A Sermon on Psalm 40
One of the best-known Psalms among our contemporaries is Psalm 40. No doubt, this is because the Irish band U2 closed out their concerts for many years with a very moving rendition of it, in which huge audiences sang along with the band. As written, Psalm 40 reflects the author’s (David) thanksgiving for deliverance from urgent danger. In light of this sense of immediate need for deliverance of which David is speaking, John Calvin–who was very reticent to speak about himself–describes his conversion as being pulled from the mire of his addiction to the papacy, a direct reference to verse 2 of this particular Psalm. Calvin goes on to say, “God by a sudden conversion subdued and brought my mind to a teachable frame, which was more hardened in such matters than might have been expected from one at my early period of life.” In light of this Psalm’s historic importance, and current familiarity, I thought Psalm 40 would be a good place to begin as we spend the next few weeks surveying select Psalms.
The Book of Psalms was the hymnal of ancient Israel. The Psalter is also one of the most beloved portions of God’s word, provides Christ’s church with much of its song, and also serves as the foundation for the devotional life of God’s people. My goal in preaching on the Psalms is to direct our attention to them so as to stir in our hearts a desire to read, study, reflect upon, and sing this wonderful portion of God’s word. The more we know about the Book of Psalms, the greater our desire to read and sing them as God’s people have done throughout the ages.
The Psalter is composed of 150 songs which reflect the entire range of human emotion–from despair to jubilation. Although the Psalter was written by different authors over the course of much of Israel’s history, most Psalms are closely tied to the life and times of David (Israel’s most prominent king). Many of the Psalms reflect Israel’s worship of YHWH during this turbulent period in the nation’s history. There are a number of different types and genres of Psalms. There are Psalms of praise, Psalms of lament (sixty-seven of them), there are imprecatory Psalms (which invoke God’s judgment on his enemies), there are messianic Psalms (which prefigure the coming of Christ), there are “enthronement” Psalms (which speak of God as king and ruler of all), there are wisdom Psalms (which reveal to us wisdom from God), and there are Psalms of trust, (which express confidence in God’s power, and in God’s faithfulness in keeping his covenant promises). And then, there is the famous “shepherd Psalm,” the twenty-third Psalm.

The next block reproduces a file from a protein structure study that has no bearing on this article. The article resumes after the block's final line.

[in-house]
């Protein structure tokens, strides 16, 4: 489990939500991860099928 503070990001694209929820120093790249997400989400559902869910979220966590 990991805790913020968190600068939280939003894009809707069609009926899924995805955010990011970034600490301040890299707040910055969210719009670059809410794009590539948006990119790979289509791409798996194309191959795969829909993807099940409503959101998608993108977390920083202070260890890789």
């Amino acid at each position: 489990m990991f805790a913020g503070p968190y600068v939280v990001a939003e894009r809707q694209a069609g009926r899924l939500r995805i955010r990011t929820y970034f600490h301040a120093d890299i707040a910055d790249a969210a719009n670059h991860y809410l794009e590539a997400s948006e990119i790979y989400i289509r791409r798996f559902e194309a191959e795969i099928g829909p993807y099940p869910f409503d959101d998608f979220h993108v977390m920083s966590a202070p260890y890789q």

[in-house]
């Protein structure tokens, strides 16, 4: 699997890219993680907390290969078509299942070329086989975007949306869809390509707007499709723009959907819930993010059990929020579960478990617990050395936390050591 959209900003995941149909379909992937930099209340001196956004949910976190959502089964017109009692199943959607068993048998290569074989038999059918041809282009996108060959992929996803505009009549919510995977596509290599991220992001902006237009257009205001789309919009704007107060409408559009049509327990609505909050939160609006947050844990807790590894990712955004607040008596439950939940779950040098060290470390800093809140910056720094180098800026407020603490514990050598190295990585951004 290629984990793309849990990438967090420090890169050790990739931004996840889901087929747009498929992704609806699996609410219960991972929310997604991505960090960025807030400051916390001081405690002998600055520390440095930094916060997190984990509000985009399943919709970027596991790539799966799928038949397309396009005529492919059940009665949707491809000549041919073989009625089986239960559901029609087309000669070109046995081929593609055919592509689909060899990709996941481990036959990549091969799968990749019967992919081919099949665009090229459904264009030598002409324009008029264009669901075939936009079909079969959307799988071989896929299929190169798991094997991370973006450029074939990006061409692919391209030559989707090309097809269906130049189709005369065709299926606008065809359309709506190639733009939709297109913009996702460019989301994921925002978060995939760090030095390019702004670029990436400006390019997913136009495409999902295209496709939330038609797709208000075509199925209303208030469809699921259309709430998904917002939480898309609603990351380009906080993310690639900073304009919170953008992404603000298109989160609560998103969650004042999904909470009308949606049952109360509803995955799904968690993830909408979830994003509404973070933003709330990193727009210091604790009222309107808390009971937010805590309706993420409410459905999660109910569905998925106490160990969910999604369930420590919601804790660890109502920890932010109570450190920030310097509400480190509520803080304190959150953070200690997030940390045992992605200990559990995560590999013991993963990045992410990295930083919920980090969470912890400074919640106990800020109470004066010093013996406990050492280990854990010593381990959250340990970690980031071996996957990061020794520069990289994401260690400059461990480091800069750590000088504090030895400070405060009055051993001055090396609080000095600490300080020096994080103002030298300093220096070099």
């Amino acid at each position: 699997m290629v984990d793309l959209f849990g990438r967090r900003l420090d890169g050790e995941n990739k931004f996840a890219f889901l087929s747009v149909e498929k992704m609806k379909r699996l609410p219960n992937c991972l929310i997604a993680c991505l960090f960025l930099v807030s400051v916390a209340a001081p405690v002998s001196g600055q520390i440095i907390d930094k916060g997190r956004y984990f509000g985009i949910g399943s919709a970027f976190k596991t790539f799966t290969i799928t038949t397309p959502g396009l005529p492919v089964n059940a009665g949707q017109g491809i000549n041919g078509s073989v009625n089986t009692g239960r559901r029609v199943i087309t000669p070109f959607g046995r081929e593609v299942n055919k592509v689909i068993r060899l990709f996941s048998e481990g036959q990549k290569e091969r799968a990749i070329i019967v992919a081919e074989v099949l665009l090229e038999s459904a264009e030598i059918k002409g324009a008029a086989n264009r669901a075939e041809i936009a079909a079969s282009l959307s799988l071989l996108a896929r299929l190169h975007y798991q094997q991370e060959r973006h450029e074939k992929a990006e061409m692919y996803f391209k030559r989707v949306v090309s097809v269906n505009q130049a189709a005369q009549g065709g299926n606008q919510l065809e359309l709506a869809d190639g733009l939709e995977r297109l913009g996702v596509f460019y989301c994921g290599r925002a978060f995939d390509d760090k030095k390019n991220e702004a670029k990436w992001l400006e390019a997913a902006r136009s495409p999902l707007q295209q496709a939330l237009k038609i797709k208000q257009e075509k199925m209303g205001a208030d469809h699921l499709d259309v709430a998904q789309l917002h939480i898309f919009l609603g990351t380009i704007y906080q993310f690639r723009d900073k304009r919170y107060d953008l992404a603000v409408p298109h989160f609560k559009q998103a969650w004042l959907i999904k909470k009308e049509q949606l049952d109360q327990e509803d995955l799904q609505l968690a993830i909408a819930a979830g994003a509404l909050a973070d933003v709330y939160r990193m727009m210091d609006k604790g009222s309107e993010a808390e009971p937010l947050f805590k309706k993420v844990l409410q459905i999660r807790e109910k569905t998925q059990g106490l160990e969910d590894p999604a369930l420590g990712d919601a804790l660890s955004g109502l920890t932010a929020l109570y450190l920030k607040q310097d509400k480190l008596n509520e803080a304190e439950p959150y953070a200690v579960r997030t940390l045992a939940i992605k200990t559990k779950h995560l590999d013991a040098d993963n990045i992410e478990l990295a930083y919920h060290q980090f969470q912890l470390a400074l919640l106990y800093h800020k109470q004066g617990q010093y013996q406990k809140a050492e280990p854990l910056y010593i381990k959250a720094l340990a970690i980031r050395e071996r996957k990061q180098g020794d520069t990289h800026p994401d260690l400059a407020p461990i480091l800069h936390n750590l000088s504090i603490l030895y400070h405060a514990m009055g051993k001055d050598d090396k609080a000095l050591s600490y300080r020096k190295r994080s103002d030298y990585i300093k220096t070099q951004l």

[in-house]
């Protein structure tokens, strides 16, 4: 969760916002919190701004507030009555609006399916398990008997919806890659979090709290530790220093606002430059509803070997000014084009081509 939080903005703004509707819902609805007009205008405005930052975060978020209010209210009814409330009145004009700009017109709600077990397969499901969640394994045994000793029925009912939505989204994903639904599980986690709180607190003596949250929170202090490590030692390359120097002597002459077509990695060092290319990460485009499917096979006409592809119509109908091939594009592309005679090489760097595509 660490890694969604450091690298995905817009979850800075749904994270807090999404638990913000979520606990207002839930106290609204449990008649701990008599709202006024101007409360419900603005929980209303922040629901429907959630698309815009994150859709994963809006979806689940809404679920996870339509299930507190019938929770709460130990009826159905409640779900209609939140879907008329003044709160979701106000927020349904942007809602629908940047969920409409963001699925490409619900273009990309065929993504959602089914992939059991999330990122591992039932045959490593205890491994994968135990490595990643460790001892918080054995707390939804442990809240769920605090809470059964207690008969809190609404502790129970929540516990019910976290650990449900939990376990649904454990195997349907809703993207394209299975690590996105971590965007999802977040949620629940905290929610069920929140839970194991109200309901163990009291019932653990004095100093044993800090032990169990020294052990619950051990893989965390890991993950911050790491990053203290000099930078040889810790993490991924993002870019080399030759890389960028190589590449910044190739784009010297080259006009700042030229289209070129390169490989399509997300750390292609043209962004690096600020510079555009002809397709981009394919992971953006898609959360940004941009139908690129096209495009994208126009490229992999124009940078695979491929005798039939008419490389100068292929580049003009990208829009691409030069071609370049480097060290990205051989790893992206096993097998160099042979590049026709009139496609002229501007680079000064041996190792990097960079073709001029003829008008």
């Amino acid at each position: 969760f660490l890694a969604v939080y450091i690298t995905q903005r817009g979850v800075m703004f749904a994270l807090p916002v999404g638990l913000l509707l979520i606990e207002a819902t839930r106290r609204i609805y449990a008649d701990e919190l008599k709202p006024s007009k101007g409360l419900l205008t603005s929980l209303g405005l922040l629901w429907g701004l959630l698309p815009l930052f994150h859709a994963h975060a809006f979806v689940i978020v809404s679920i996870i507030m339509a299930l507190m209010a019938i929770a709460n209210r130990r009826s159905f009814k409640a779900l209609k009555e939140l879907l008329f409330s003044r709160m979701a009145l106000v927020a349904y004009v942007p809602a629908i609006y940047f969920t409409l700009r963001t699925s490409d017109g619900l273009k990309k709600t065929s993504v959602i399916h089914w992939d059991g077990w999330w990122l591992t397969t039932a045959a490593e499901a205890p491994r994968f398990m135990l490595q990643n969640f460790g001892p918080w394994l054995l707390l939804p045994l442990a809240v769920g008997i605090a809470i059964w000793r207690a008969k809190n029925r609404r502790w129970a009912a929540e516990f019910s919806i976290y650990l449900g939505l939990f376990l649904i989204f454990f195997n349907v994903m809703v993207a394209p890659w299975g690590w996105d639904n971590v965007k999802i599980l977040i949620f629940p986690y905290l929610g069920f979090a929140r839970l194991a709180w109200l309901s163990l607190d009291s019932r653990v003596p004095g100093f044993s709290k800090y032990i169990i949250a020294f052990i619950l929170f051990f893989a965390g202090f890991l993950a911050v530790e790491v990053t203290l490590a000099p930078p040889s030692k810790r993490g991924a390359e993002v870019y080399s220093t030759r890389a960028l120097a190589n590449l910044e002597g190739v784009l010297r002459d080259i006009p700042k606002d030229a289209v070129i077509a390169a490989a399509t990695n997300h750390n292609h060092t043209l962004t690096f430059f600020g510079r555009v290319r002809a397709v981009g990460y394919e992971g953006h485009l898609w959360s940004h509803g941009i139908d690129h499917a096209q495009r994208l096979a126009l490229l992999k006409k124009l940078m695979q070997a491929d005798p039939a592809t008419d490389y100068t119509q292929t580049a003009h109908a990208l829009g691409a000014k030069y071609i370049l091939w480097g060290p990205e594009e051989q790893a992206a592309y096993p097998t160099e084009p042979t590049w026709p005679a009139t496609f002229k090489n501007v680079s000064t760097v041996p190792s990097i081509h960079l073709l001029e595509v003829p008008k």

There are also a number of names attached to the 150 Psalms (i.e., David, Solomon, Moses, Asaph, the Sons of Korah). 73 of the Psalms are ascribed to David (king of Israel). Twelve Psalms are ascribed to Asaph (who was one of David’s three temple musicians, along with Heman and Jeduthun). Eleven Psalms are ascribed to the Sons of Korah (who were a guild of temple singers), three are ascribed to Jeduthun (a Levite), two are connected to Solomon, as well as one each to Moses, Heman (a grandson of Samuel), and Ethan (a symbol player in David’s court and thought by some to be another name for Jeduthun). The remainder of the Psalms are unattributed. With the exception Moses, the others to whom various Psalms are ascribed are mentioned throughout the two books of Chronicles, so we know certain details about them and their service of YHWH. Even through not all of the Psalms were written by David, it is reasonable to speak, as many do, of the “Psalms of David” since the vast majority of them are ascribed to David or his known associates.
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